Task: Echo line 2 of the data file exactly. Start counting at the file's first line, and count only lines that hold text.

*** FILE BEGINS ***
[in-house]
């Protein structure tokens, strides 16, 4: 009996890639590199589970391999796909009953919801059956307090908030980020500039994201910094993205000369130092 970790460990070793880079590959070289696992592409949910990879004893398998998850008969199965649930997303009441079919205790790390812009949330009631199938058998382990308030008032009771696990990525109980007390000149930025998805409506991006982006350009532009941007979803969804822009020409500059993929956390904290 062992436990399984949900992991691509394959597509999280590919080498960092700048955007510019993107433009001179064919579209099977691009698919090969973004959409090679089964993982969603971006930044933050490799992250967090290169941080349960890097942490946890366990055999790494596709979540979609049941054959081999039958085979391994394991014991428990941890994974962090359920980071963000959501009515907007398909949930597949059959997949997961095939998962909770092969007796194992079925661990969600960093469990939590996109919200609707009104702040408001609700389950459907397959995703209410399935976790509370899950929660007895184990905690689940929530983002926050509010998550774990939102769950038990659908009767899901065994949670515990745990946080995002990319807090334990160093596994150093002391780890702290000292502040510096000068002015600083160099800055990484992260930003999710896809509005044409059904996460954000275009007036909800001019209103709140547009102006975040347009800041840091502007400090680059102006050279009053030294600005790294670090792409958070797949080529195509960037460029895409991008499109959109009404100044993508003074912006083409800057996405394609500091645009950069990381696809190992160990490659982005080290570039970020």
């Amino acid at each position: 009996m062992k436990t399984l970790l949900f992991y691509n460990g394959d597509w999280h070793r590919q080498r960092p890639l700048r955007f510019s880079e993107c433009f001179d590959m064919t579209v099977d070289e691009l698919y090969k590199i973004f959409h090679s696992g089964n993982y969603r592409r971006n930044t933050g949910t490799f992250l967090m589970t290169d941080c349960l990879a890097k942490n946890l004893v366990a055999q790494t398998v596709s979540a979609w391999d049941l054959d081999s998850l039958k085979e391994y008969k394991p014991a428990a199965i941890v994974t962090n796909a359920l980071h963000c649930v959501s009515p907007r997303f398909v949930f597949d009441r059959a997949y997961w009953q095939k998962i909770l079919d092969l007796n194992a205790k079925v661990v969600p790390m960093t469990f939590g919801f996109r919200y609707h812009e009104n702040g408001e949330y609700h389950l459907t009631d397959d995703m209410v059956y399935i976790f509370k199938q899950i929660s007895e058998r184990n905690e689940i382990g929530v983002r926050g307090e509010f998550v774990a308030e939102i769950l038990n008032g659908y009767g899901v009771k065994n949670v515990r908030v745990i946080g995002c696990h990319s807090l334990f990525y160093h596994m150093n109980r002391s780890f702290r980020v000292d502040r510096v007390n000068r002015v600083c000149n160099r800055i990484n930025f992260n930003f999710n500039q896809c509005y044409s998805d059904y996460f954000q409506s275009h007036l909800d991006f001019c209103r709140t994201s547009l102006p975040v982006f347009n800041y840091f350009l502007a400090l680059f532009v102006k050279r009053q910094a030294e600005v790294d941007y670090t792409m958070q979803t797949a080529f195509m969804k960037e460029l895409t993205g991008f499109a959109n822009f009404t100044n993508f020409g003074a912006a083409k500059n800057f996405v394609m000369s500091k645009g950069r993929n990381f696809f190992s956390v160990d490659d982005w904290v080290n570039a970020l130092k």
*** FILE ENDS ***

């Protein structure tokens, strides 16, 4: 009996890639590199589970391999796909009953919801059956307090908030980020500039994201910094993205000369130092 970790460990070793880079590959070289696992592409949910990879004893398998998850008969199965649930997303009441079919205790790390812009949330009631199938058998382990308030008032009771696990990525109980007390000149930025998805409506991006982006350009532009941007979803969804822009020409500059993929956390904290 062992436990399984949900992991691509394959597509999280590919080498960092700048955007510019993107433009001179064919579209099977691009698919090969973004959409090679089964993982969603971006930044933050490799992250967090290169941080349960890097942490946890366990055999790494596709979540979609049941054959081999039958085979391994394991014991428990941890994974962090359920980071963000959501009515907007398909949930597949059959997949997961095939998962909770092969007796194992079925661990969600960093469990939590996109919200609707009104702040408001609700389950459907397959995703209410399935976790509370899950929660007895184990905690689940929530983002926050509010998550774990939102769950038990659908009767899901065994949670515990745990946080995002990319807090334990160093596994150093002391780890702290000292502040510096000068002015600083160099800055990484992260930003999710896809509005044409059904996460954000275009007036909800001019209103709140547009102006975040347009800041840091502007400090680059102006050279009053030294600005790294670090792409958070797949080529195509960037460029895409991008499109959109009404100044993508003074912006083409800057996405394609500091645009950069990381696809190992160990490659982005080290570039970020």